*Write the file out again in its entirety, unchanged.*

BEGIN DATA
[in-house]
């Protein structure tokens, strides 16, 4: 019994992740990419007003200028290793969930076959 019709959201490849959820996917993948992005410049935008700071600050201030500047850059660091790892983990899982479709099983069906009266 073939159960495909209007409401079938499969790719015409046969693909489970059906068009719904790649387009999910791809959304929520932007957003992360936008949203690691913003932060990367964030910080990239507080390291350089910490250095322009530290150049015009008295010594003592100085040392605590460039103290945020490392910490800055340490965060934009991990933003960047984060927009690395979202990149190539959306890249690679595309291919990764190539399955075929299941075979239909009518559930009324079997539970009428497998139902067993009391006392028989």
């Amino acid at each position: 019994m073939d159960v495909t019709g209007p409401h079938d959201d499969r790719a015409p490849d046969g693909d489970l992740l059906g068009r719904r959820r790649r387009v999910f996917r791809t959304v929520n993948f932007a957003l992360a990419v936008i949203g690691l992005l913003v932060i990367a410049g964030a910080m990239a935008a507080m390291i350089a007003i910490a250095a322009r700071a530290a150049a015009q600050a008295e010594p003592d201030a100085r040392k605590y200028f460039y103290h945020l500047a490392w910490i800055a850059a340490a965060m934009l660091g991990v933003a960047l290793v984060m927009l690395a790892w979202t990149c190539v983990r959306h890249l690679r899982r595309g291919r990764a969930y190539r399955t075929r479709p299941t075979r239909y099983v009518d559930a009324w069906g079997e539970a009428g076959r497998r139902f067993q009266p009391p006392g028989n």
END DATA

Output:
[in-house]
């Protein structure tokens, strides 16, 4: 019994992740990419007003200028290793969930076959 019709959201490849959820996917993948992005410049935008700071600050201030500047850059660091790892983990899982479709099983069906009266 073939159960495909209007409401079938499969790719015409046969693909489970059906068009719904790649387009999910791809959304929520932007957003992360936008949203690691913003932060990367964030910080990239507080390291350089910490250095322009530290150049015009008295010594003592100085040392605590460039103290945020490392910490800055340490965060934009991990933003960047984060927009690395979202990149190539959306890249690679595309291919990764190539399955075929299941075979239909009518559930009324079997539970009428497998139902067993009391006392028989």
């Amino acid at each position: 019994m073939d159960v495909t019709g209007p409401h079938d959201d499969r790719a015409p490849d046969g693909d489970l992740l059906g068009r719904r959820r790649r387009v999910f996917r791809t959304v929520n993948f932007a957003l992360a990419v936008i949203g690691l992005l913003v932060i990367a410049g964030a910080m990239a935008a507080m390291i350089a007003i910490a250095a322009r700071a530290a150049a015009q600050a008295e010594p003592d201030a100085r040392k605590y200028f460039y103290h945020l500047a490392w910490i800055a850059a340490a965060m934009l660091g991990v933003a960047l290793v984060m927009l690395a790892w979202t990149c190539v983990r959306h890249l690679r899982r595309g291919r990764a969930y190539r399955t075929r479709p299941t075979r239909y099983v009518d559930a009324w069906g079997e539970a009428g076959r497998r139902f067993q009266p009391p006392g028989n």